Ned Rifle (2014) Directed By Hal Hartley

End game. Who knew that Hal Hartley's masterful Henry Fool (increasingly coming off as his finest movie) would spawn a trilogy, his own Boyhood if you like. Hartley has managed to retain all the principal players over a 17 year period. And although Fay Grim (the 2nd of the trilogy) came off as a slight disappointment, Ned Rifle rounds off this improbable series in fine Hartley style. Put simply, Ned Rifle comes over as a Greatest Hits album of Hartley cinema, carefully compiled, all the expected Hartley ingredients (minus one) are here. Liam Aiken (Ned Rifle) has grown into an astute Hartley style actor – he's still very young and has appeared as a child in the previous two films. Parker Posey, James Urbaniak and crucially Thomas Jay Ryan reprises his Henry Fool role, in all it's glorious distaste. But Hal brings more to Ned Rifle's table – he brings some of his most iconic actors from the Hartley cannon to embellish slighter roles in the picture. Hartley regulars Martin Donovan, Bill Sage, Robert John Burke and Karen Silas all appear to help bring familiarity and that slightly angular prose to life. This could be the most Hal Hartleyesque picture ever.

Susan and Ned try to lose each other in Ned Rifle
But the real deal is clinched by Aubrey Plaza (Parks and Recreation), who judging by her performance here as the not quite what she seems Susan was born to be in a Hartley vehicle. The missing ingredient I mentioned? Well, the late and great Adrienne Shelley, but Plaza could be the new Hartley muse. She perfectly embodies Hartley's aesthetics and delivers his dialogue with the exact level of distance yet off-kilter reason. One dialogue from Plaza's character could easily be describing Hartley's career, where she discusses indifference to mainstream approval. Plaza also embodies the Hartley tradition of sexy yet emerging and smart leading ladies. Yes, we have jokes here. It's all dry, but it can't hide the fact that Ned Rifle is very dark in essence. Everyone is tainted with madness (clinical), underage rape (probably), incandescent liaison's and fraudulent behaviour. Even Simon Grim (Urbaniak) has lost his way and his online Youtube comedy fails to inspire like his once ground breaking poetry did. In actual fact it's only Ned, a religious young man whose intentions seem pure (however misguided), who leaves the film with virtue. Still, Hartley makes sure Ned's dealt a bum hand.

Aubrey Plaza as Susan represents the quintessential Hartley character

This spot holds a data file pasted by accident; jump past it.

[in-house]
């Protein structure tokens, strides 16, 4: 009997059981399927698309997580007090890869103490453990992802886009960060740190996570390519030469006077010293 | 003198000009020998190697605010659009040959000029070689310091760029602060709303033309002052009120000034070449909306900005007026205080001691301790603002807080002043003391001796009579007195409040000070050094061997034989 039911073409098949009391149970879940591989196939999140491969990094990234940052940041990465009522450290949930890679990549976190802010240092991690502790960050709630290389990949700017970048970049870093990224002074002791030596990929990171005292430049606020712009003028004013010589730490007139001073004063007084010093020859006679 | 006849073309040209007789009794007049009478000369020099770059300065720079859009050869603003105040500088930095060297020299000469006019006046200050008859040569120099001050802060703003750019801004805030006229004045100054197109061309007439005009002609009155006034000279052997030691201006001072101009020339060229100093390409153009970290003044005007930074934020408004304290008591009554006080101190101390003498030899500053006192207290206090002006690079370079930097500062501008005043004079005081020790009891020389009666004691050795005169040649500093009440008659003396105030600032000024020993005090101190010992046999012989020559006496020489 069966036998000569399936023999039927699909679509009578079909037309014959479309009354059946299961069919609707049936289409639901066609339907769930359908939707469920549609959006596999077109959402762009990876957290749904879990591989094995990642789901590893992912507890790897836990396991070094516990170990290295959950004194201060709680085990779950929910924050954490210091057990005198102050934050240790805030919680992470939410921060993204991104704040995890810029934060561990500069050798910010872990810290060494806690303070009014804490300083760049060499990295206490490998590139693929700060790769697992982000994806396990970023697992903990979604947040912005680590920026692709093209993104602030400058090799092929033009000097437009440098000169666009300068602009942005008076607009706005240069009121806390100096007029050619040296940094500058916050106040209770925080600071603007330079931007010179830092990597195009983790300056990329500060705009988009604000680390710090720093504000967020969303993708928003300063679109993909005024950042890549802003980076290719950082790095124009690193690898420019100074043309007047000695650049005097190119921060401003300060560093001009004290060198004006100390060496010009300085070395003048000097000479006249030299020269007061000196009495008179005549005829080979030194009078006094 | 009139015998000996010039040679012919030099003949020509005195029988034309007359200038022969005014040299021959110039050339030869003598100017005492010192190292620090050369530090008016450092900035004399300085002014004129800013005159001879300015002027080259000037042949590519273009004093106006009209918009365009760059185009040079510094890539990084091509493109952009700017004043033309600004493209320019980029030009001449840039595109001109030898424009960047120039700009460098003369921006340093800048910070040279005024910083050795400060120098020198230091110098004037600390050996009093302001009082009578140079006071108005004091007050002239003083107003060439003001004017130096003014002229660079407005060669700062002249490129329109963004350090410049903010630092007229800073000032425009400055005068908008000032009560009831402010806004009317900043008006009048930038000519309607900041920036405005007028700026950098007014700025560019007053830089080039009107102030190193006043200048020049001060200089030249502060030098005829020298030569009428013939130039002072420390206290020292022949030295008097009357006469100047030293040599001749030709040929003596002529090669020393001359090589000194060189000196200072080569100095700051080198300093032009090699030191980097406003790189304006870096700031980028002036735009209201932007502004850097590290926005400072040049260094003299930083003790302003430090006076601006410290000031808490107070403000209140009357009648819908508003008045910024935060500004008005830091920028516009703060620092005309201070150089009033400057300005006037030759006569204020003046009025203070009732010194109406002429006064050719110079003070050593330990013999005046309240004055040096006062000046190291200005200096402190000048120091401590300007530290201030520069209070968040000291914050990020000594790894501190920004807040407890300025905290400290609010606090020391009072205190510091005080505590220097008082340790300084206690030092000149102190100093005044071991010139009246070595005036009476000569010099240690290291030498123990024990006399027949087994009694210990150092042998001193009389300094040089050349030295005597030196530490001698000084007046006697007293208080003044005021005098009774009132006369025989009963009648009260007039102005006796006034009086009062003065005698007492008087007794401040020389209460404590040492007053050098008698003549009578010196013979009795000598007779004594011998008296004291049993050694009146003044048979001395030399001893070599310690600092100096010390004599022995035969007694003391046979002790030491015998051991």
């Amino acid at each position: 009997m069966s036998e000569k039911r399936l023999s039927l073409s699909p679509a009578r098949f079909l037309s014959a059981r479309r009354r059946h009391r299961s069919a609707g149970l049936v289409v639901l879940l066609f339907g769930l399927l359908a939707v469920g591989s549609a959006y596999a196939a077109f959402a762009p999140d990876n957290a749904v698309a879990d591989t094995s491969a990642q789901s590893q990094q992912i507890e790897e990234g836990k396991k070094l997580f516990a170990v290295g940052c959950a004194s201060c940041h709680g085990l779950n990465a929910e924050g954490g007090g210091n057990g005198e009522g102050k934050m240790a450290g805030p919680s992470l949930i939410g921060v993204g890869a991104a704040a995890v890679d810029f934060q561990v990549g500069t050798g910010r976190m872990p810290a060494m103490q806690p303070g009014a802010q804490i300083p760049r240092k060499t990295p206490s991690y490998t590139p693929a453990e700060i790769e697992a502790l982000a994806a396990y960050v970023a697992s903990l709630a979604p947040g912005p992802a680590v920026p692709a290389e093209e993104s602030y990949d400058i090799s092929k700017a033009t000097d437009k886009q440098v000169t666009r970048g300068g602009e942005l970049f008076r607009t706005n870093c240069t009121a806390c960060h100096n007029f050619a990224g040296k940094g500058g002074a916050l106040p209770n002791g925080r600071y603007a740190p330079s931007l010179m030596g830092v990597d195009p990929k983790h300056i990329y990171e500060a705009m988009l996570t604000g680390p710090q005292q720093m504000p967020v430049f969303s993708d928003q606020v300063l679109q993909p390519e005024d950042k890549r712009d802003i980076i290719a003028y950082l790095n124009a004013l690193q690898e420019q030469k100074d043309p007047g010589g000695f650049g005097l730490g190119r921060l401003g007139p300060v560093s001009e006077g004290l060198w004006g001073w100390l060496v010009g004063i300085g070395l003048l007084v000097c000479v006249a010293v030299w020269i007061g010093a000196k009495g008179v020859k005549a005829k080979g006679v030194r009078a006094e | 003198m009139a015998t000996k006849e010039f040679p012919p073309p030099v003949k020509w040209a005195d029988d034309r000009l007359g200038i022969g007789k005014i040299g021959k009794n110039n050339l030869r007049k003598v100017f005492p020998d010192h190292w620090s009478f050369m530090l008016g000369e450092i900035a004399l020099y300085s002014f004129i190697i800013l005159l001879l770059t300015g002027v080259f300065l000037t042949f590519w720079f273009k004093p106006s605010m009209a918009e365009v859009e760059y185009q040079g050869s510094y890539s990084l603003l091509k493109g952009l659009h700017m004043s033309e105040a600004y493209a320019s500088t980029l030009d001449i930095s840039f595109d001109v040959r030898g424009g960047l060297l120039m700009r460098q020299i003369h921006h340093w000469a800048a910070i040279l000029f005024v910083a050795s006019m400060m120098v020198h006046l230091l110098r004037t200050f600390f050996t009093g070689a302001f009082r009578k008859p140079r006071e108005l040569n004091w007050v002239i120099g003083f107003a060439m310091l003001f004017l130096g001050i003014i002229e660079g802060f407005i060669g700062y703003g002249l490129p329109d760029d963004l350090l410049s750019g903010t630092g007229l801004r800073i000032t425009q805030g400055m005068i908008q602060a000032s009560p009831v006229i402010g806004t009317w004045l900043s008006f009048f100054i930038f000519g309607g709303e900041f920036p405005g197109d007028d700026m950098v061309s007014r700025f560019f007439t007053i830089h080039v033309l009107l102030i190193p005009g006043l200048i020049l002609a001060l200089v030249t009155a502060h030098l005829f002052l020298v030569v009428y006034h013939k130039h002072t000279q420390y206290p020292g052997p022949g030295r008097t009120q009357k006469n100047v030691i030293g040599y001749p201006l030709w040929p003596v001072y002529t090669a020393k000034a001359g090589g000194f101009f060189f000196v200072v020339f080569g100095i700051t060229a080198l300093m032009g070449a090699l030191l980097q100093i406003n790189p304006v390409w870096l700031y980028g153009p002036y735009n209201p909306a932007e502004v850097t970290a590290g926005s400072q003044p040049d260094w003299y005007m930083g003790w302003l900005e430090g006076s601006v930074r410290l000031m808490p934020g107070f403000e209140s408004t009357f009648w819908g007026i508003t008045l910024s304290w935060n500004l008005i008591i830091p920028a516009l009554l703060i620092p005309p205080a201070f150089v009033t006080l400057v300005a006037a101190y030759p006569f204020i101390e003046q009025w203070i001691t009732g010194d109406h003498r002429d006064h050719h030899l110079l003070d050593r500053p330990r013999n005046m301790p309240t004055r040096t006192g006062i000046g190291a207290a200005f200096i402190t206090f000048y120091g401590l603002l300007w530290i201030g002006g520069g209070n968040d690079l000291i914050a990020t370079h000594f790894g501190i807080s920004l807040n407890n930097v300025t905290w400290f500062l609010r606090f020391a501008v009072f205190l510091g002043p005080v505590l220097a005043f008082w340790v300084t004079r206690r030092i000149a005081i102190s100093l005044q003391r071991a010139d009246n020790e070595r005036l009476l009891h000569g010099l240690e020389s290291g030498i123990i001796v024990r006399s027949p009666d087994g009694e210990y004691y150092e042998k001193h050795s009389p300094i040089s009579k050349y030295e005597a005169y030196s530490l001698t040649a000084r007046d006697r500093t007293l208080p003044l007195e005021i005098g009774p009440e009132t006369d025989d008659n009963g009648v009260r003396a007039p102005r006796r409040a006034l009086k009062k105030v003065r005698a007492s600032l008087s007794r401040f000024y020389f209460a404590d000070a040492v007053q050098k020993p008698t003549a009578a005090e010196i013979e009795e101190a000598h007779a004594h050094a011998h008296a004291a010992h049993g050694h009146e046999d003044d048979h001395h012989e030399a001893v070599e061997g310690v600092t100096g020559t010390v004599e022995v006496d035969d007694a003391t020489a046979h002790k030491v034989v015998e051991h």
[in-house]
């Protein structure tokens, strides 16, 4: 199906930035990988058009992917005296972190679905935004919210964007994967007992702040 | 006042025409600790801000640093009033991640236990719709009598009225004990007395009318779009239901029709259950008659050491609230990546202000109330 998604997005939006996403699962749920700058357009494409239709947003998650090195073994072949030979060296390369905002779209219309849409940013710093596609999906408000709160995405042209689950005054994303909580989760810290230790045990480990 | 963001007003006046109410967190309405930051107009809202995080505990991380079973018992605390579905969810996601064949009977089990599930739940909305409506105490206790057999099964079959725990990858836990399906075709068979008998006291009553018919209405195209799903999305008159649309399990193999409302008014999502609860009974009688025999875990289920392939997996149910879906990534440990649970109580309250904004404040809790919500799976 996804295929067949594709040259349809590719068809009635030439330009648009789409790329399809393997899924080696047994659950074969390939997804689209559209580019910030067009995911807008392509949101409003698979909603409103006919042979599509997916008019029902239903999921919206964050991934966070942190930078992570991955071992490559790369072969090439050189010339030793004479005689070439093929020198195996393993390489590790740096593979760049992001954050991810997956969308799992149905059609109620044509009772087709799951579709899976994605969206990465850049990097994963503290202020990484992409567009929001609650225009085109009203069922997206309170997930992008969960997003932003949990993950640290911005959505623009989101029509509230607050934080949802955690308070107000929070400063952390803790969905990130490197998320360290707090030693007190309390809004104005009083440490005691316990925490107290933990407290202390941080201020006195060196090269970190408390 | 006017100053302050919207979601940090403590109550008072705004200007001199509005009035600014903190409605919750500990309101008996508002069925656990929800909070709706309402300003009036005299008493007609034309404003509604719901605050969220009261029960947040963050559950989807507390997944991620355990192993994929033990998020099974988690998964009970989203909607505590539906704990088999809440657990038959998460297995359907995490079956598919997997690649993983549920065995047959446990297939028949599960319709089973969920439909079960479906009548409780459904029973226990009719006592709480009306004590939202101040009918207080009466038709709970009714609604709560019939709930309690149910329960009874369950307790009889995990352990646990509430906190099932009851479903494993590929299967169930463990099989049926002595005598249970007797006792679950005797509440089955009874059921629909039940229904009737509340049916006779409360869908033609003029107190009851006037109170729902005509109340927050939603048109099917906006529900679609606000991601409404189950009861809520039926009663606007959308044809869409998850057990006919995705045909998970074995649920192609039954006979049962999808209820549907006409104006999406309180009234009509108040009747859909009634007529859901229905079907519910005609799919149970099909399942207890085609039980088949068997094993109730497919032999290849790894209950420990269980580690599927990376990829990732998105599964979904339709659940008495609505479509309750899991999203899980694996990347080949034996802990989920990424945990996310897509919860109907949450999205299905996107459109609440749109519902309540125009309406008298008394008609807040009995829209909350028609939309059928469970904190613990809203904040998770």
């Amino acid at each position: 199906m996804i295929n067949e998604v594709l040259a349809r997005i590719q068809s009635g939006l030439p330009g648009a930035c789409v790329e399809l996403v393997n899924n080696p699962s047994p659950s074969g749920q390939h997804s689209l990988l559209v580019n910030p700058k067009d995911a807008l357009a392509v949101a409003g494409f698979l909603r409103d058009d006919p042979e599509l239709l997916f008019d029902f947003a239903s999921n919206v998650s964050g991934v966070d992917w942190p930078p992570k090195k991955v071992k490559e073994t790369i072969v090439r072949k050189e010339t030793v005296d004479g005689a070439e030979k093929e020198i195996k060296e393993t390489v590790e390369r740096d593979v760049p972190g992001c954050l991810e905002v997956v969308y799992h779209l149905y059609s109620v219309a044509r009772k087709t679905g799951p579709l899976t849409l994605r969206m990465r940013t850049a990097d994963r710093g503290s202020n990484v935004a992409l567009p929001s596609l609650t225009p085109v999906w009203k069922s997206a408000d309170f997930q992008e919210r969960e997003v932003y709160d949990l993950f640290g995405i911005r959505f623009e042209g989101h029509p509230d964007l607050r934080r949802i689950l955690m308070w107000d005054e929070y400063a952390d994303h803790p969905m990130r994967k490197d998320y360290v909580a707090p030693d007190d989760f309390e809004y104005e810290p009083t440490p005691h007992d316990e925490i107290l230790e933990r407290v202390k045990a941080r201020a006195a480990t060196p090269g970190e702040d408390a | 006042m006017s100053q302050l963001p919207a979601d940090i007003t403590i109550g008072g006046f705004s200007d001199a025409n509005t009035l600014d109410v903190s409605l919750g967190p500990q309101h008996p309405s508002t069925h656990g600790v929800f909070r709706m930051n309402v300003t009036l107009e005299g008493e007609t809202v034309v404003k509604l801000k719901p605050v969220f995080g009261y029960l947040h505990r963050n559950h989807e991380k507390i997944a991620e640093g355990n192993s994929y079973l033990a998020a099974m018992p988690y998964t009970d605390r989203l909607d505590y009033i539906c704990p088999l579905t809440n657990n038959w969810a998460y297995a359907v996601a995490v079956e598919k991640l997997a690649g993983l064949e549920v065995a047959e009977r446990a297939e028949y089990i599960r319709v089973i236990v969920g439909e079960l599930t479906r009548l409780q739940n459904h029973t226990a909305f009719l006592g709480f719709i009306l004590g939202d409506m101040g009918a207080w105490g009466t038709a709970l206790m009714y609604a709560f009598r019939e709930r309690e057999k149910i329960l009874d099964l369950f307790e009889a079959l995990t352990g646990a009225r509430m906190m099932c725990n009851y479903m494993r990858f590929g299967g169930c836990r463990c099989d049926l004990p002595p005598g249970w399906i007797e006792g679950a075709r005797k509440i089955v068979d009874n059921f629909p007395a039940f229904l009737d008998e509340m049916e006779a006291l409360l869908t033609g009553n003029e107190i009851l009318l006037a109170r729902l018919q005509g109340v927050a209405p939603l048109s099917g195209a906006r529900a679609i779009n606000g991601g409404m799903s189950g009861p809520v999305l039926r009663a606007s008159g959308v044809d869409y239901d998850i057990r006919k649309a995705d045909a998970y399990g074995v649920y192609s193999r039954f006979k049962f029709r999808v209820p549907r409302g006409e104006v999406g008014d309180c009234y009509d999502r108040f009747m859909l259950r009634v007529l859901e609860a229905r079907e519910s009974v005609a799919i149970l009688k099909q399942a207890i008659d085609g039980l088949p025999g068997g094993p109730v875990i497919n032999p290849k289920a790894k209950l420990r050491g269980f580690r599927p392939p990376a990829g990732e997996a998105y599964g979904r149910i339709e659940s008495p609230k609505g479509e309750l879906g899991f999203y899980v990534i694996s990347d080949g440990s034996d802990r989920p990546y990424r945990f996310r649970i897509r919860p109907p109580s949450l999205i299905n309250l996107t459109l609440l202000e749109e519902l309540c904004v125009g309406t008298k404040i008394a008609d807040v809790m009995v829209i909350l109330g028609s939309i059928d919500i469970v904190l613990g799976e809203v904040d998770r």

And it's the ending that brings Ned Rifle into the great territory. Echoing Amateur's moving denouement, Ned Rifle ends in a blaze of violence, accident and heartbreak, and merely by association Ned is cruelly denied (a life?) by Henry. And that's what we glean from Ned Rifle. Henry Fool, despite himself, brings revelation to those closest to him, yet accidentally brings them heartbreak and ill fortune too. Henry possesses genius aspects, but is awful at the mundane, the social and the trivialities which he sees as being beneath him, yet often contribute to his downfall. Ned Rifle isn't perfect, and in referencing himself, Hartley brings us at times material that is all too familiar. Truth be told, I'm just happy Hartley's still making pictures. So we have to be thankful for small things and a new Hartley picture is rare. I shall be revisiting the trilogy (with a second viewing and hopefully better understanding of Fay Grim) as soon a possible. Now, let's have another one soon, eh Hal?

So we went to Austin, discovered American Netflix and made plans to watch all kinds of great things that were suddenly available. The only thing standing in the way was my jet-lag, which forced my eyes to close right around 9PM. Eventually we got around to watching Ned Rifle, an obsession of Nick's as it is another Hal Hartley movie. At this point I feel like Hal Hartley is an heirloom that has been passed down to me to treasure. Watching Hartley films always makes me think of the days long gone when I was 19 and fell in love with a man who had Amateur on VHS.

A rare moment with Henry Fool in Ned Rifle
Ned Rifle follows after Henry Fool and Fay Grim. It continues the narrative from where Fay Grim ended – a somewhat baffling and messy place involving terrorist acts, prison and melancholia. If I remember correctly. Ned is all grown up now, he leaves his religious foster family to carry out what to him is the obvious deed: find his father and kill him. Things don't go quite as planned. But this movie is really not about the plot, it is a beautifully constructed collection of moments that rely on interaction between characters.

There's not enough Parker Posey in this film, but she's great when she's on screen
The strange thing is that now that I'm watching a Hal Hartley picture from the time that I am living, it changes my perspective. The 1990s films viewed a decade later have a quality and value to them which comes from being of their era. Nostalgia plays its part. Watching Ned Rifle, the final film from the trilogy as a new movie in current time brings up a new thought: Is Hartley stuck in his way of doing things? A man out of time? I kind of love the fact that it seems so, but his sound and visual style could also be conceptualized as signs of him not taking risks and not moving forward. On the other hand though, why fix it if it ain't broke?


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